1. Make Important Connections

Professionals from all sorts of industries serve on nonprofit boards. Additionally, nonprofits work with long lists of donors, volunteers, and other benefactors. As a board member, you’ll be working with these people and organizations, too. As a result, you’ll have the opportunity to greatly expand your network. As you continuously make new connections, you’ll gain new business contacts, potential clients, vendors, and opportunities. 

  1. Improve Financial Management

If you struggle to understand and implement good financial management practices in your own business, then you’ll have the opportunity to learn and improve these skills while serving on a nonprofit board.

Nonprofits almost always run on very tight budgets which require them to keep overhead costs at impressive minimums. As a result, you’ll learn budgeting, budget evaluation, and the skills to effectively evaluate, develop, and implement sound financial practices in your business.

  1. Benefit From Diversity

Korngold’s above-mentioned study also found that 78% of the board members included in the study reported listening more carefully to people with viewpoints that differed from their own, and 85% also said that their service on nonprofit boards led to an increased appreciation of the perspectives and opinions of people from different backgrounds. But why is increased diversity important to your business?

Diversity is good for business. In fact, one study that looked at 600 business decisions made by 200 different teams found that, when it came to making important business decisions, diverse teams outperformed individuals 87% of the time. [2] Additionally, diversity in business has the power to promote innovation, expand the talent pool, increase employee retention, improve problem-solving, and even help you tap into new markets. [3]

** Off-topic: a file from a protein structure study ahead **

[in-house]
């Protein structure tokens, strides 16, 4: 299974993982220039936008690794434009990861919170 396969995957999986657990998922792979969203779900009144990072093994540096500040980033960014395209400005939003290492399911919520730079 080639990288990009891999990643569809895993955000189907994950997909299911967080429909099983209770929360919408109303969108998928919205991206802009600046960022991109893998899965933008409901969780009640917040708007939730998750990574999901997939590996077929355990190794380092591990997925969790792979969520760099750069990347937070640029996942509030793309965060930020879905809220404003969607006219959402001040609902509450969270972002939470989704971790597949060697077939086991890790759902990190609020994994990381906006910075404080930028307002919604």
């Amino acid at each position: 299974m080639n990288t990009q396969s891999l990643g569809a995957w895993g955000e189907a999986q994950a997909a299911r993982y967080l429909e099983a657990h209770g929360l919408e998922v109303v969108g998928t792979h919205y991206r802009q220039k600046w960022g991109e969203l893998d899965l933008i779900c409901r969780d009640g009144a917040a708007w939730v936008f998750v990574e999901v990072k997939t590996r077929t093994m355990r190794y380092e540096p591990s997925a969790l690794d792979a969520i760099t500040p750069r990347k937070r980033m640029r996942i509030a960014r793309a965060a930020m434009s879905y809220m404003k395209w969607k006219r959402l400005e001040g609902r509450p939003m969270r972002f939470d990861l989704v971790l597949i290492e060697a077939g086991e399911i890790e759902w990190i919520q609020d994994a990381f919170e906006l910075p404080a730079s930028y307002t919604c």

1. Identify Your Strengths

Nonprofit organizations thrive by tapping into the many talents, skills, and knowledge sets of their various board members. While serving on a nonprofit board, you’ll be asked to identify your professional strengths and put them to work. Additionally, you’ll have the opportunity to discover talents you didn’t know you had while serving on different committees and helping with various projects. 

  1. Positive Public Relations

Serving on a nonprofit board simply looks good. Although it might not seem like the most altruistic reason to join a nonprofit board, it can be a powerful one. Nonprofit board members can be seen giving back to the community while showing off their dedication to a good cause. If anything, serving on a nonprofit board with a cause that everyone can get behind is good optics for you, as a business leader, and for your business in the community. 

  1. Get Comfortable With Fundraising

Nonprofit board members are often tasked with reaching out to their own network of potential donors and/or a list of the organization’s past donors to continue asking for contributions. At first, many nonprofit board members feel awkward asking people for money. After some time, however, you will come to see that asking people for donations is gifting them with the opportunity to help and make a difference in the community. 

  1. Intrinsic Rewards

Perhaps, this goes without being said, but it is worth mentioning. Serving on a nonprofit board can be highly fulfilling due to the great intrinsic rewards that come with this kind of work. To ensure you’re fully able to enjoy these benefits, do your research when deciding on which nonprofit you want to serve. Choose one that with a cause that resonates with you or with a mission that could have a potentially positive impact on your own business endeavors. When you care about the cause you’re serving, you’ll gain invaluable benefits and feel good about the work you’re doing.

Condensed from an article published by GrowthForce  https://www.growthforce.com/hubfs/Why%20Business%20Leaders%20Should%20Serve%20on%20a%20Nonprofit%20Board.pdf

[1] https://www.alicekorngold.com/studies/

[2] https://www.peoplemanagement.co.uk/article/1742040/diversity-drives-better-decisions

[3] https://online.uncp.edu/articles/mba/diversity-and-inclusion-good-for-business.aspx